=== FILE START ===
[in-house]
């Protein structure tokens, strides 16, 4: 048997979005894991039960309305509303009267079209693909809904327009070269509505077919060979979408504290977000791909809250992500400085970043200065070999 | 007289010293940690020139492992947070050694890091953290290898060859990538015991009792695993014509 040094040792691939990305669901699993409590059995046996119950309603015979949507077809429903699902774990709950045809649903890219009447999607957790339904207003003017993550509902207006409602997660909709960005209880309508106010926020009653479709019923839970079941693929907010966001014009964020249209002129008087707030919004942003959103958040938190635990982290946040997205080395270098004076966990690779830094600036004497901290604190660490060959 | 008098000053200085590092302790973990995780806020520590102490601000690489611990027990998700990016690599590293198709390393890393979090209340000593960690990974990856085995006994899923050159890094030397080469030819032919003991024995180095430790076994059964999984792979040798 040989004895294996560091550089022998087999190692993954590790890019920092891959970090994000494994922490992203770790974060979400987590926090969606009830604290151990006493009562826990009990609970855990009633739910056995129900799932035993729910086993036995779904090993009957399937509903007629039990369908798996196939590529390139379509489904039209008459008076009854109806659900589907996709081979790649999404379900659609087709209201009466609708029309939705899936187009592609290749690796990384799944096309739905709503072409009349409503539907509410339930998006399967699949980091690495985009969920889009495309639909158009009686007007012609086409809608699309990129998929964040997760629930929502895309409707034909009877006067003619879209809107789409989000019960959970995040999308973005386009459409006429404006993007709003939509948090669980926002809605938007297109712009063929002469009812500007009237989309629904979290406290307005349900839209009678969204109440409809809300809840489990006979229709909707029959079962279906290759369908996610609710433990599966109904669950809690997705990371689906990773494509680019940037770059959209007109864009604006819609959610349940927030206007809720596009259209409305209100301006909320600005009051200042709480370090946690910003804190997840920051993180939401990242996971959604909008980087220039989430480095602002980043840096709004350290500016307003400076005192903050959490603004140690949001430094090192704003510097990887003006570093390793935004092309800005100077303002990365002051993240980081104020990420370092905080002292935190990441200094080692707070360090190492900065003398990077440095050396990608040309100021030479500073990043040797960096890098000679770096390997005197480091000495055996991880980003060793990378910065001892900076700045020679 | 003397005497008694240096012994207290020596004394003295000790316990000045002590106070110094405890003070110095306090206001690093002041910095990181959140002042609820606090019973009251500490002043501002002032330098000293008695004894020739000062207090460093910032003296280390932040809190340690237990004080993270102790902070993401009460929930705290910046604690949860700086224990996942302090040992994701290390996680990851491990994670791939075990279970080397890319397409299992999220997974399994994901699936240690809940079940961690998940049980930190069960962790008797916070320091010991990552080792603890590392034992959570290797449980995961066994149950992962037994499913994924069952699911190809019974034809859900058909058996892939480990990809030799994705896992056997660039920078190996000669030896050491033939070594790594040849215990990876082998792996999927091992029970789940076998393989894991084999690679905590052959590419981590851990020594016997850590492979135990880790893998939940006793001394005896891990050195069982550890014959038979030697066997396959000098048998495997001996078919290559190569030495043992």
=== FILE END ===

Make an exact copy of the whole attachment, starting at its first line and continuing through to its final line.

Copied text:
[in-house]
């Protein structure tokens, strides 16, 4: 048997979005894991039960309305509303009267079209693909809904327009070269509505077919060979979408504290977000791909809250992500400085970043200065070999 | 007289010293940690020139492992947070050694890091953290290898060859990538015991009792695993014509 040094040792691939990305669901699993409590059995046996119950309603015979949507077809429903699902774990709950045809649903890219009447999607957790339904207003003017993550509902207006409602997660909709960005209880309508106010926020009653479709019923839970079941693929907010966001014009964020249209002129008087707030919004942003959103958040938190635990982290946040997205080395270098004076966990690779830094600036004497901290604190660490060959 | 008098000053200085590092302790973990995780806020520590102490601000690489611990027990998700990016690599590293198709390393890393979090209340000593960690990974990856085995006994899923050159890094030397080469030819032919003991024995180095430790076994059964999984792979040798 040989004895294996560091550089022998087999190692993954590790890019920092891959970090994000494994922490992203770790974060979400987590926090969606009830604290151990006493009562826990009990609970855990009633739910056995129900799932035993729910086993036995779904090993009957399937509903007629039990369908798996196939590529390139379509489904039209008459008076009854109806659900589907996709081979790649999404379900659609087709209201009466609708029309939705899936187009592609290749690796990384799944096309739905709503072409009349409503539907509410339930998006399967699949980091690495985009969920889009495309639909158009009686007007012609086409809608699309990129998929964040997760629930929502895309409707034909009877006067003619879209809107789409989000019960959970995040999308973005386009459409006429404006993007709003939509948090669980926002809605938007297109712009063929002469009812500007009237989309629904979290406290307005349900839209009678969204109440409809809300809840489990006979229709909707029959079962279906290759369908996610609710433990599966109904669950809690997705990371689906990773494509680019940037770059959209007109864009604006819609959610349940927030206007809720596009259209409305209100301006909320600005009051200042709480370090946690910003804190997840920051993180939401990242996971959604909008980087220039989430480095602002980043840096709004350290500016307003400076005192903050959490603004140690949001430094090192704003510097990887003006570093390793935004092309800005100077303002990365002051993240980081104020990420370092905080002292935190990441200094080692707070360090190492900065003398990077440095050396990608040309100021030479500073990043040797960096890098000679770096390997005197480091000495055996991880980003060793990378910065001892900076700045020679 | 003397005497008694240096012994207290020596004394003295000790316990000045002590106070110094405890003070110095306090206001690093002041910095990181959140002042609820606090019973009251500490002043501002002032330098000293008695004894020739000062207090460093910032003296280390932040809190340690237990004080993270102790902070993401009460929930705290910046604690949860700086224990996942302090040992994701290390996680990851491990994670791939075990279970080397890319397409299992999220997974399994994901699936240690809940079940961690998940049980930190069960962790008797916070320091010991990552080792603890590392034992959570290797449980995961066994149950992962037994499913994924069952699911190809019974034809859900058909058996892939480990990809030799994705896992056997660039920078190996000669030896050491033939070594790594040849215990990876082998792996999927091992029970789940076998393989894991084999690679905590052959590419981590851990020594016997850590492979135990880790893998939940006793001394005896891990050195069982550890014959038979030697066997396959000098048998495997001996078919290559190569030495043992």